In Lee County, the pandemic has shortened trial terms to one week per month and has turned jury selection into a two-day process, but officials and staff believe the court process will be back to normal by January.
Patricia Campbell, a Lee County Court Administrator, said the Lee County court system has been able to stay consistent since opening back up after the COVID shutdown. They’ve just doubled their amount of work.
“We all believed that the system needs to be open and that was our goal,” Campbell said. “We wanted to be open and serve our community, but do so within the guidelines from the CDC, local health departments and infectious disease experts.”
Two weeks ago, some of the social distancing regulations were relaxed and now only unvaccinated people are required to wear a mask.
Because of the COVID-19, trial terms were shortened from two weeks to one week, which has been the case in November.
“The jury pool varies,” District Attorney Jessica Ventierre said. “During the height of COVID our numbers were much smaller, but now with the vaccine and people becoming more comfortable, our numbers feel more normal.”
Since the Lee County Justice Center was allowed to resume trials during the pandemic, it has staggered jury selection into a two-day process, which Ventiere and Campbell are hoping will be brought back to a one-day process in January.
“We’re making it our goal to go back to selecting on the same day so we aren’t wasting an entire day,” Ventiere said.
Jury selection brings the largest amount of people into the building, and entiere said that before COVID about 110 people would be brought into one room.
Since the pandemic, the courtroom can only accommodate 40 people while maintaining social distancing of six feet.
For the November term, 98 jurors were brought in on Monday and 57 were brought in on Tuesday.
“Going to one-week terms, we almost doubled the amount of jurors that we summoned for jury,” Campbell said.
The fiscal year for 2021 ended on Sept. 30, and Campbell said Lee County completed 18 jury terms and had 35 jury trials.
According to Campbell’s records, in 2020 Lee County had 25 jury trials and summoned 4,515 jurors.
In prior years, there were 39 jury trials and 3,917 jurors summoned in 2019, and 47 jury trials and 3,737 jurors summoned in 2018.
Campbell said in 2020 there was a period between February and September when the Supreme Court ordered a shutdown mandate, and Lee County had to cancel seven out of 18 trial term weeks that were planned that year.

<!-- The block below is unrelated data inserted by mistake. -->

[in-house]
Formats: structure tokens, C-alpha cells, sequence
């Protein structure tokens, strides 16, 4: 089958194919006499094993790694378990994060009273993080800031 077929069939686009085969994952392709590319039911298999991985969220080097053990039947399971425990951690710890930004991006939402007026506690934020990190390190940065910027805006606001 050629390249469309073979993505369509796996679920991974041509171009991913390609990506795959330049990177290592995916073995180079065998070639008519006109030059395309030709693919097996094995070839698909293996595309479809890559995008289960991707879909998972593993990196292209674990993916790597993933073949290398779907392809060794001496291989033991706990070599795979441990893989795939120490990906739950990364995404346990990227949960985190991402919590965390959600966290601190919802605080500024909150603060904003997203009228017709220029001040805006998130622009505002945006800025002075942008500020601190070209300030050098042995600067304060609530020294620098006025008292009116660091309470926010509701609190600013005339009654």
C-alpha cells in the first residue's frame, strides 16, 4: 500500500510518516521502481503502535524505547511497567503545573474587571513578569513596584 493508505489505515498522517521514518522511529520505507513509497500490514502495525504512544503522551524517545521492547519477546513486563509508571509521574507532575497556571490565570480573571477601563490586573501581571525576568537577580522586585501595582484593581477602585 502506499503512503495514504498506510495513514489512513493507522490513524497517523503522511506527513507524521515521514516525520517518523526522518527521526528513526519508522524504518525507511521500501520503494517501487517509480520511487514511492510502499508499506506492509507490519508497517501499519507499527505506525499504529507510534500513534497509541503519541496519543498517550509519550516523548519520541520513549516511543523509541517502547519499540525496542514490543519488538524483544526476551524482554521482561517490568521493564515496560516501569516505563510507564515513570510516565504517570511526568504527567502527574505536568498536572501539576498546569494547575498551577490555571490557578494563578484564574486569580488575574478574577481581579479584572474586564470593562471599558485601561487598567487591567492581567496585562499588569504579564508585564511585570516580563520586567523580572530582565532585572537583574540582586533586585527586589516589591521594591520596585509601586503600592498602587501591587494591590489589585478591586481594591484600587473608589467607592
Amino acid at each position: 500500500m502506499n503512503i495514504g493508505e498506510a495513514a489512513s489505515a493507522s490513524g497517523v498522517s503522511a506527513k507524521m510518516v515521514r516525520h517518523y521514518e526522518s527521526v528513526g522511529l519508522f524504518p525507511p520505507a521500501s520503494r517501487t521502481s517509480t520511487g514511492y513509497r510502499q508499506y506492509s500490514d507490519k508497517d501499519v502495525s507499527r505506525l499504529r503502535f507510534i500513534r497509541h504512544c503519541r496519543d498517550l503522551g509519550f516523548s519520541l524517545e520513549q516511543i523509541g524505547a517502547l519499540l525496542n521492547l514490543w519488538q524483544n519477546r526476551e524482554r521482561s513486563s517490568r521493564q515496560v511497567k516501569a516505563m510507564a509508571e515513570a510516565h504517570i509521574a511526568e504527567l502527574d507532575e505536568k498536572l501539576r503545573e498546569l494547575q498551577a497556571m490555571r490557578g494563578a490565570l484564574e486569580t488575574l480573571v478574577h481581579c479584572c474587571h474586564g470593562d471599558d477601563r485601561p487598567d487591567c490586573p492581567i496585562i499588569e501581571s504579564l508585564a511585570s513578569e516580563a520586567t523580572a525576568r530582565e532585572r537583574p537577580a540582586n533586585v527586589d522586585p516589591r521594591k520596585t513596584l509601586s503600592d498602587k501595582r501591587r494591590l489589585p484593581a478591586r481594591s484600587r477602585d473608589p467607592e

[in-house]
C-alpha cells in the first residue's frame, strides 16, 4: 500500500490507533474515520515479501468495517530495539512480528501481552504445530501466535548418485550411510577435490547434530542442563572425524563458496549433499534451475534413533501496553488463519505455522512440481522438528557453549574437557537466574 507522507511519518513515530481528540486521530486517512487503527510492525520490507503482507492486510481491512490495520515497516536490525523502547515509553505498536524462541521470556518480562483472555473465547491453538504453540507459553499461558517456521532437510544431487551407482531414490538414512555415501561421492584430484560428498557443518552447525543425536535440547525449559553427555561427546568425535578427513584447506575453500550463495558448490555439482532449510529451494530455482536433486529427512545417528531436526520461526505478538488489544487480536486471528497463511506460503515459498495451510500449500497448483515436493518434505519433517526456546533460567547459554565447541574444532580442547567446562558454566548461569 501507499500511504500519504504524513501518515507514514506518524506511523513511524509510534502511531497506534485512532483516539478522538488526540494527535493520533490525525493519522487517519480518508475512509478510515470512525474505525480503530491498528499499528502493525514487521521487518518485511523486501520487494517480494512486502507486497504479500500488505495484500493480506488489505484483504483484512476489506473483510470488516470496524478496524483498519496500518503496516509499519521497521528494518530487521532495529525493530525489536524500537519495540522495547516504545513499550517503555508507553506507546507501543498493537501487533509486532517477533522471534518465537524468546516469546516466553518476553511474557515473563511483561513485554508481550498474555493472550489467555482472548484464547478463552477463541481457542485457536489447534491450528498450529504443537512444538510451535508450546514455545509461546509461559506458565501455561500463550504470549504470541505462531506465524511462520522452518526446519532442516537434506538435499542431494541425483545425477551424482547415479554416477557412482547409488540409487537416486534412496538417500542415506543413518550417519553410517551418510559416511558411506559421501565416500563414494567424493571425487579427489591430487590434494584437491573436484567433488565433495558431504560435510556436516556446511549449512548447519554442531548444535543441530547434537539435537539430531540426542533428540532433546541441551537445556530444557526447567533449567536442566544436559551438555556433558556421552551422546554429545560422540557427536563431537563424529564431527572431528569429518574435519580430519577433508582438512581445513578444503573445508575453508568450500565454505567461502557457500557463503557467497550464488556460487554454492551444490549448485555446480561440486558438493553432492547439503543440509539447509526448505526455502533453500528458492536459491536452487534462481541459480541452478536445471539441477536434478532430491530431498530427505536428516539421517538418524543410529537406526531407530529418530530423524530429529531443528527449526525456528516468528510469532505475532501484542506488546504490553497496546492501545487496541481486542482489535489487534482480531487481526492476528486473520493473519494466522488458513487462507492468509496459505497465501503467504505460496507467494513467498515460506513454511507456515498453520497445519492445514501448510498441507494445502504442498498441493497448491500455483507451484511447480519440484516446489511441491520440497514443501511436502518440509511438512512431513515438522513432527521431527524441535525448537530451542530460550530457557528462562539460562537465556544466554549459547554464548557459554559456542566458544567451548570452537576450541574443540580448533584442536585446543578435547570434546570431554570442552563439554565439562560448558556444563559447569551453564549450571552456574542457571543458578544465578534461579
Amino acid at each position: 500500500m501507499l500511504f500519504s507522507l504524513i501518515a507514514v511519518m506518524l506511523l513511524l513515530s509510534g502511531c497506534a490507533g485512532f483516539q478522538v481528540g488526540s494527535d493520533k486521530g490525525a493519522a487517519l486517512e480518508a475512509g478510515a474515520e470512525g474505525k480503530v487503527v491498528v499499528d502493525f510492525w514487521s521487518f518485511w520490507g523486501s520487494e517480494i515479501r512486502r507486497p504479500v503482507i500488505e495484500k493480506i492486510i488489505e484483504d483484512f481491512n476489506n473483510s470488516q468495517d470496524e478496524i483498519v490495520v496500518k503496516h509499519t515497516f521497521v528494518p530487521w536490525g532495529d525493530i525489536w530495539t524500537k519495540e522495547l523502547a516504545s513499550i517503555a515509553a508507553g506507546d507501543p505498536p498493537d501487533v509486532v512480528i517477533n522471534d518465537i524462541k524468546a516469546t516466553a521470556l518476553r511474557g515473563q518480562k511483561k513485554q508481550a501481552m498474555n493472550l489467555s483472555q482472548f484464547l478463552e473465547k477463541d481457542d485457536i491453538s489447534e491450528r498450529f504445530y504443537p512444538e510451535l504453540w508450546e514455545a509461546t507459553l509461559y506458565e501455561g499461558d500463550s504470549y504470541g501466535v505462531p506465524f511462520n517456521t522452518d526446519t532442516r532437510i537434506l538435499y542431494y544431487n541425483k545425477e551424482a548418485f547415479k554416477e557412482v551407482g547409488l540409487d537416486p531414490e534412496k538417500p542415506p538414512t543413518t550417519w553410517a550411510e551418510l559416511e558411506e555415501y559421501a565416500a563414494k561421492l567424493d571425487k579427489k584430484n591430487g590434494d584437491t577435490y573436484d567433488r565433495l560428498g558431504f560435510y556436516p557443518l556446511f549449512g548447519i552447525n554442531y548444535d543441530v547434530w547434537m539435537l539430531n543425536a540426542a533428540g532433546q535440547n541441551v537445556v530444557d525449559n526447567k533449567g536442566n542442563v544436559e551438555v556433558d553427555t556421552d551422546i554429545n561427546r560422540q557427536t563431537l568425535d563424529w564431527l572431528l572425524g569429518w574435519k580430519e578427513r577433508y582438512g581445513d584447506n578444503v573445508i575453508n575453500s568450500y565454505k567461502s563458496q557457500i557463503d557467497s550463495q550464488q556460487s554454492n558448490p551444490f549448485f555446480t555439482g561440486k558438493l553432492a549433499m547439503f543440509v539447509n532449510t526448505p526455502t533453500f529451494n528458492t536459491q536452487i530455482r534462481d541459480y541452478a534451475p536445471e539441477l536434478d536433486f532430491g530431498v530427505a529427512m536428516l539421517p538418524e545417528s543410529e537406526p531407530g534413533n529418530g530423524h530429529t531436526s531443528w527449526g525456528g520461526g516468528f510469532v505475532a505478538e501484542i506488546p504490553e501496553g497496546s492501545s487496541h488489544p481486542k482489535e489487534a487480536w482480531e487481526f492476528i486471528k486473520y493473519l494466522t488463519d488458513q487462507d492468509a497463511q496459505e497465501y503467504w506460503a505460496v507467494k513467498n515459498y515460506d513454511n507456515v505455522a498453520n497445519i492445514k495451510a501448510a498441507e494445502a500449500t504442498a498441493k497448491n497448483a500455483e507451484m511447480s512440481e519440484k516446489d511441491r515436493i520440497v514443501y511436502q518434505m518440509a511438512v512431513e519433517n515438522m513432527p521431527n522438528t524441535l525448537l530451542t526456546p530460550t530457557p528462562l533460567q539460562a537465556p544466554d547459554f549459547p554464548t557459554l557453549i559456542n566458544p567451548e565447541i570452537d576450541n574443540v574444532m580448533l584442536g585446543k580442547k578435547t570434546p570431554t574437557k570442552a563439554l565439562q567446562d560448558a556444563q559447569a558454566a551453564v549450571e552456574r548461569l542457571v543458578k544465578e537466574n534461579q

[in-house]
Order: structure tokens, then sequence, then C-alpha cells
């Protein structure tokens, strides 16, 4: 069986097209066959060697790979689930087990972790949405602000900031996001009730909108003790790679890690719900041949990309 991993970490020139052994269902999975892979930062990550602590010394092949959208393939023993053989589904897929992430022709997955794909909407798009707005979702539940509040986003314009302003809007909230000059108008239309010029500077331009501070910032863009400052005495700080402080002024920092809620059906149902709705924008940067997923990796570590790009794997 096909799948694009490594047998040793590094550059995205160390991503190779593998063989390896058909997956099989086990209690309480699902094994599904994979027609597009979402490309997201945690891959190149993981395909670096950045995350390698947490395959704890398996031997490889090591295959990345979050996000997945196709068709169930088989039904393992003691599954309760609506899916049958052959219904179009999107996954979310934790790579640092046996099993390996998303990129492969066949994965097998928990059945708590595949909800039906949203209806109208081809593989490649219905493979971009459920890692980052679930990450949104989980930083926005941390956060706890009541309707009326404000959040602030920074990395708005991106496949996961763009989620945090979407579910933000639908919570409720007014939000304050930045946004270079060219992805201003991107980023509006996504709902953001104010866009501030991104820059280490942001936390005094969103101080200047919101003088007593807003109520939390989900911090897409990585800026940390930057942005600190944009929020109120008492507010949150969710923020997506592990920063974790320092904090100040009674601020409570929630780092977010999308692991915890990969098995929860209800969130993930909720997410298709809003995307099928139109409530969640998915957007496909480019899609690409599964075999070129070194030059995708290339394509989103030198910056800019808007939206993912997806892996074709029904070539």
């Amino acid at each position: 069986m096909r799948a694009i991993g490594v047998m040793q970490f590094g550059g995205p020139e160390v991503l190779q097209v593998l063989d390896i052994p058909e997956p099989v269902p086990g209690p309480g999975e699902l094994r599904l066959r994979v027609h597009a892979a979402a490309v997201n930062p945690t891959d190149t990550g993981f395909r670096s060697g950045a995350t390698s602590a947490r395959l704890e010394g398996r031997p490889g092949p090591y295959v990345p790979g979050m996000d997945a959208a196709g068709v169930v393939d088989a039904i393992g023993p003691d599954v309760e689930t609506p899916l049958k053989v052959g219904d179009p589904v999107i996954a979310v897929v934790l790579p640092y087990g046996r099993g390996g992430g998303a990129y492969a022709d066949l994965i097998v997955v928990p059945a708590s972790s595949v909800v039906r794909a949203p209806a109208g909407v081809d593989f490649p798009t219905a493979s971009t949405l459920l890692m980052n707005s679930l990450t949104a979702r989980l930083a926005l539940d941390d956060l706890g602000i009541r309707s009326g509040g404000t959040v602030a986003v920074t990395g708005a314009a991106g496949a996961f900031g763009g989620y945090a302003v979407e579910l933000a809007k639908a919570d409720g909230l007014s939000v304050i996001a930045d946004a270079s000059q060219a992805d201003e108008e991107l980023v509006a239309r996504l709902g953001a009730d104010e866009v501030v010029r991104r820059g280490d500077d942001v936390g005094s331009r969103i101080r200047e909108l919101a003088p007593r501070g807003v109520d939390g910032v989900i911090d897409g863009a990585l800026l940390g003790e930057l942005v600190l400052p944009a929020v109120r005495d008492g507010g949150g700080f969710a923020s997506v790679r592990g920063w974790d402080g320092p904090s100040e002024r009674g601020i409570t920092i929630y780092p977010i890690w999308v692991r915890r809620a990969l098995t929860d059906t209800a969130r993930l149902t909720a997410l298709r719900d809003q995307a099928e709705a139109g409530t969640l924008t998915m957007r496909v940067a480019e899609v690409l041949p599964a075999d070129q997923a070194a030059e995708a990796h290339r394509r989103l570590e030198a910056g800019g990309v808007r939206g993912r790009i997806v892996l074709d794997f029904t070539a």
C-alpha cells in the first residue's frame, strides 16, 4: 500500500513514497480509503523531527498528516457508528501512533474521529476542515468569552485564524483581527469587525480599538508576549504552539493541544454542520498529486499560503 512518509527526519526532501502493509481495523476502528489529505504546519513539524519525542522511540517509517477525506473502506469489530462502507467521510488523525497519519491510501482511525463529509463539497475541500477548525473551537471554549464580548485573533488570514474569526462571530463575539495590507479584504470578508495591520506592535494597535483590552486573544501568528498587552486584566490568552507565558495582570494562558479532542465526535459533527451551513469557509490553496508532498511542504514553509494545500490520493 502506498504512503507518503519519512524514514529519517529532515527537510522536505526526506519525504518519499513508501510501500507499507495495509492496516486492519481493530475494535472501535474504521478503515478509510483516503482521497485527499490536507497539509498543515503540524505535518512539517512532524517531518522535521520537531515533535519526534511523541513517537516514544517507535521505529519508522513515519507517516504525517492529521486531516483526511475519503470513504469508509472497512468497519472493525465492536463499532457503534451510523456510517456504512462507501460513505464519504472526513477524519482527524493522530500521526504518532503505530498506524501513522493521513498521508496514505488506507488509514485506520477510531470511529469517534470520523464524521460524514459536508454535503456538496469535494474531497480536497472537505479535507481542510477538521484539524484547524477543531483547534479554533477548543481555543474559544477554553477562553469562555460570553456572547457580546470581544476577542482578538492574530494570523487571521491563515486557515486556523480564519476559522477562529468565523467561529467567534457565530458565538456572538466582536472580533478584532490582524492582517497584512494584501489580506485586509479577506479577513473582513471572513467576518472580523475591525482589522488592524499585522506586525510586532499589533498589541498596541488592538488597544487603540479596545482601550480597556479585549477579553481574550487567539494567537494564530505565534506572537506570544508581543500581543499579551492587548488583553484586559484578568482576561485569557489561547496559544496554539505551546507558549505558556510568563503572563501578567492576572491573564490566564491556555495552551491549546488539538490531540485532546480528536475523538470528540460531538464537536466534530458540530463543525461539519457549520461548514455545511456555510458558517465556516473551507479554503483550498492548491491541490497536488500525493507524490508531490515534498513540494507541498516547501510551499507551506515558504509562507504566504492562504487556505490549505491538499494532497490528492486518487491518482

“A lot of other courts shut down and stayed shut down,” Campbell said. “We opened back up with caution the day after the Supreme Court told us we could and followed the advice from East Alabama Medical Center.”
“We did stop our jury trials for that specific amount of time that was set in those administrative orders,” Ventiere said, “but during that time, our judges and court administrative clerks worked hard to try to prepare for what court was going to be like when the shutdown was lifted.”
Campbell helped create an online jury check-in that was up and running by the time trials resumed in September of 2020.
Ventiere said the online system is a “time saver” and will continue to be used from now on.
“As soon as that mandated shutdown was removed we tried everything we could to keep the court system moving,” Ventiere said. “We changed the way we did grand jury, the way we’ve done trials and where we see the juries. All of that was done in an effort to keep the cases moving, and I think that we collectively did a good job.”
Since the mandate was lifted, the courts relied on the Department of Public Health and its color-coded dashboard.
“If the county was orange or red, then we would cancel the term. If we were yellow or better, than we would go forward,” Ventiere said.
When conditions were considered safe for trials to be held, many safety guidelines were established, including social distancing, mask requirements, assigned seats and breaks for the courtroom to be sanitized.
“We really utilized every inch of the building trying to make sure that we maintain that separation,” Ventiere said.
“We’ve had jurors mention how when they got here, they felt more comfortable because they saw the precautions and the steps that we were putting into place to make sure that they were as well protected as they could be.”
While COVID has forced many cases to be pushed back to later dates, Campbell said they never stopped working on the cases.
“Judges are only carrying maybe 20 to 50 more cases in their pending caseloads than they do normally,” Campbell said.
Ventiere said the timeframe for some cases can take years even before the pandemic became an issue.
“It depends on how complex the case is,” Ventiere said. “It’s a lot like a puzzle trying to figure out what piece is going to fit where with what kind of timeframe we have.”